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Julian Dent, VIA

by Stuart Wilson, Tuesday 2 December 2008

Tough times call for the right measures

It’s become very fashionable for politicians to claim their measures to respond to the current economic crisis are the ‘right’ ones as in, ‘this is the right thing to do’ (Gordon Brown, Barack Obama, Nicolas Sarkozy et al).

For distributors and vendors facing dramatic falls in sales volumes and huge strains on their dwindling credit capacity, using the ‘right’ measures could make a real difference in getting through the crisis. By measures we mean the financial ratios used to manage the business and support decision making.

Too many distributors and vendors focus their attention on the wrong measures that in the good times, simply wasted opportunities and capital. However, in the current climate, failing to learn from these mistakes could mean failure of the business for the distributor and the loss of market access for the vendor. And don’t think size gives protection – CHS, Europe’s largest distributor went bust spectacularly, owing hundreds of millions of dollars to the vendors who had seen it as a healthy alternative to Tech Data and Ingram Micro.

The complex subject of choosing the right measures can be boiled down to four, and in each case you will usually find there is a wrong measure that is more frequently used instead:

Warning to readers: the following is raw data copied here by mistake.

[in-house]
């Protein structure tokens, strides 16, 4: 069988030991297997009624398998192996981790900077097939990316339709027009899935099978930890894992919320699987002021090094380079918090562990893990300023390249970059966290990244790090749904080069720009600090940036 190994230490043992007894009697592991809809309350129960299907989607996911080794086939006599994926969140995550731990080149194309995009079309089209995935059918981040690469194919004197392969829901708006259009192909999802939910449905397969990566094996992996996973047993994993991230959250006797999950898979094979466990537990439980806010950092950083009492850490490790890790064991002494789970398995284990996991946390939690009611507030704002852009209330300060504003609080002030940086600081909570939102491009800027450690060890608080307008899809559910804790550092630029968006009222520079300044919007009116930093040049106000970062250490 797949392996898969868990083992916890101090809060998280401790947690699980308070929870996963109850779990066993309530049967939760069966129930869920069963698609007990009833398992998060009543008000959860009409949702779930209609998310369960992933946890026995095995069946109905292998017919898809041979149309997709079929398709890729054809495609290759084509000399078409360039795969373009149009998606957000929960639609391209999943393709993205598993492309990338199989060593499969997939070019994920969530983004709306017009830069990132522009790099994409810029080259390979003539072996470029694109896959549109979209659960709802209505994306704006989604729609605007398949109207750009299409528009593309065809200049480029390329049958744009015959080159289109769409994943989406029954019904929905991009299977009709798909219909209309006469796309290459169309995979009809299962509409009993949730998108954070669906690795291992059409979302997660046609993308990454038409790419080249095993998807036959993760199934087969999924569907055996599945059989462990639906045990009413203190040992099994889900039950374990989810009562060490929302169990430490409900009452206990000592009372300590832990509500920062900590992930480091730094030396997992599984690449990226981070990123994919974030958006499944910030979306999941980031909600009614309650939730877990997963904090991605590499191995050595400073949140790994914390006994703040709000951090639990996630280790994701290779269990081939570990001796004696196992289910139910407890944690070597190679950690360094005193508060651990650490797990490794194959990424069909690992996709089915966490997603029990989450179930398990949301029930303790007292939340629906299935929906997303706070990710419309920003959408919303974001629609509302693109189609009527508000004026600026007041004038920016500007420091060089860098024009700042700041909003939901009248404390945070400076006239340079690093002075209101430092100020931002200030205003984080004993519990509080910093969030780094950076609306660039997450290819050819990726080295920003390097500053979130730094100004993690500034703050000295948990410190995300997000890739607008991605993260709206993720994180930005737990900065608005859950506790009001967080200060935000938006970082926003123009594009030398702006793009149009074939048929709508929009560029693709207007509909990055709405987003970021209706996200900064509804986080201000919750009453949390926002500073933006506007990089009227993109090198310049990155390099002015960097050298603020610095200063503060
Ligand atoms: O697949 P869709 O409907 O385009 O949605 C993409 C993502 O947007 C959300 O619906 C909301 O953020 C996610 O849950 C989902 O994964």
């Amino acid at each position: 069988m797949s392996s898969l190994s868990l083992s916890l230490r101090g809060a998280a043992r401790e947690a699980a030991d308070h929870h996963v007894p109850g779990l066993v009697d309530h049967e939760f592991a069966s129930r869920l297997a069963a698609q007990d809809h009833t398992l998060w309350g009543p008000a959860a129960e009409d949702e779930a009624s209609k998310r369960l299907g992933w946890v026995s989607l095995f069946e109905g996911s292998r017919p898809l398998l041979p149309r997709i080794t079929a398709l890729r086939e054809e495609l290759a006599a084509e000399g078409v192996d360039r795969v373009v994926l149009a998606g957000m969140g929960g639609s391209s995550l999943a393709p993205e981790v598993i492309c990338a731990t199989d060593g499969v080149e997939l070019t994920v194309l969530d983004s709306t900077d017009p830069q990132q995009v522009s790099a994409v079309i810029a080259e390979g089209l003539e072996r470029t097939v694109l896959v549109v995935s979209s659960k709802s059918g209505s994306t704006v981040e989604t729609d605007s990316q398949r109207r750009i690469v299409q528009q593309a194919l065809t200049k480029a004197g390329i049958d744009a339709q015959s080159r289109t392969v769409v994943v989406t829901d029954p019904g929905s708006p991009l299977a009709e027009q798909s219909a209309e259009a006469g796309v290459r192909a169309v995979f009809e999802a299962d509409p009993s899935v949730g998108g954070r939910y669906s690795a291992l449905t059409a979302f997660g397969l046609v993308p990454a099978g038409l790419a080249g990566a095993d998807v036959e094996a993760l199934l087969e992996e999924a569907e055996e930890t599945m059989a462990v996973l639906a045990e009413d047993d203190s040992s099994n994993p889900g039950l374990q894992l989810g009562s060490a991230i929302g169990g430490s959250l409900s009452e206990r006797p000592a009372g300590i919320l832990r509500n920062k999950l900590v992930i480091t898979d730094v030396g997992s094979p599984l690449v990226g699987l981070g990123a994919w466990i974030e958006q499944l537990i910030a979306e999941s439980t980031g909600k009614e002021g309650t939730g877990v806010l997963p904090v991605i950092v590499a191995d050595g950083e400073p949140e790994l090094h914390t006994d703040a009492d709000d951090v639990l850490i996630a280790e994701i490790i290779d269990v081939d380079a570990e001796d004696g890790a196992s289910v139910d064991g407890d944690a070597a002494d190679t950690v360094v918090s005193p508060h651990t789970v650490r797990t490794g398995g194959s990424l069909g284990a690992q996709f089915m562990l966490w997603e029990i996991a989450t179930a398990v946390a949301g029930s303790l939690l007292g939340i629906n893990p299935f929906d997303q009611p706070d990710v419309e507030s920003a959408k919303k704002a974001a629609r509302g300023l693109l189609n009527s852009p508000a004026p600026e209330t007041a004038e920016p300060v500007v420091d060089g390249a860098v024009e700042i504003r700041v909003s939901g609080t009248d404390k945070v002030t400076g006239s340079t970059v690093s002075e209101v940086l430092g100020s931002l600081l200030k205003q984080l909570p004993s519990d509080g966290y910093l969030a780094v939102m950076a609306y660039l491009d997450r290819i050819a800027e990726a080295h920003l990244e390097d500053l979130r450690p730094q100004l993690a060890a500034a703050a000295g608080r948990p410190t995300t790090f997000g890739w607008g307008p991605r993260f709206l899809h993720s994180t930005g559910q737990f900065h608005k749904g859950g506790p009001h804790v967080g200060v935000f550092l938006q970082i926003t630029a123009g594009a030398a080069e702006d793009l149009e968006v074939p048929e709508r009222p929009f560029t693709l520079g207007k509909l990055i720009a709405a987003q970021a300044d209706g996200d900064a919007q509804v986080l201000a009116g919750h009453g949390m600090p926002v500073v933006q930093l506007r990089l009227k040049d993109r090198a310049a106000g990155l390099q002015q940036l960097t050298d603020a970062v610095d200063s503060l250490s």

1) Profitability: The wrong measure to use when assessing this aspect of business performance is gross margin. The right measure is contribution margin.

2) Productivity: The wrong measure to use when assessing this aspect of business performance is return on sales. The right measure is return on capital.

3) Sustainability: The wrong measure to use when assessing this aspect of business performance is net profit. The right measure is economic profit.

4) Survival: The wrong measure to use when assessing this aspect of business performance is growth. The right measure is cash flow.

If you think that anyone is too sophisticated to be using the wrong measures, then take a look at their recent annual reports and press releases and look at how they describe their performance and the rational for their strategic decisions. Almost every major distributor and vendor has selected exclusively from the wrong measures.

How can gross margins be a wrong measure?

Easy, they are just too simplistic. Distributors need to take into account all the elements of the vendor relationship (brand marketing support, supply chain integration, soft funds, funded heads, and warranty burden, etc) as well the specific aspects of the product (sales rates, returns rates, pre and post sales support requirements, etc). These are all captured in a well-structured contribution margin measure.

Return on capital is for the shareholders isn’t it?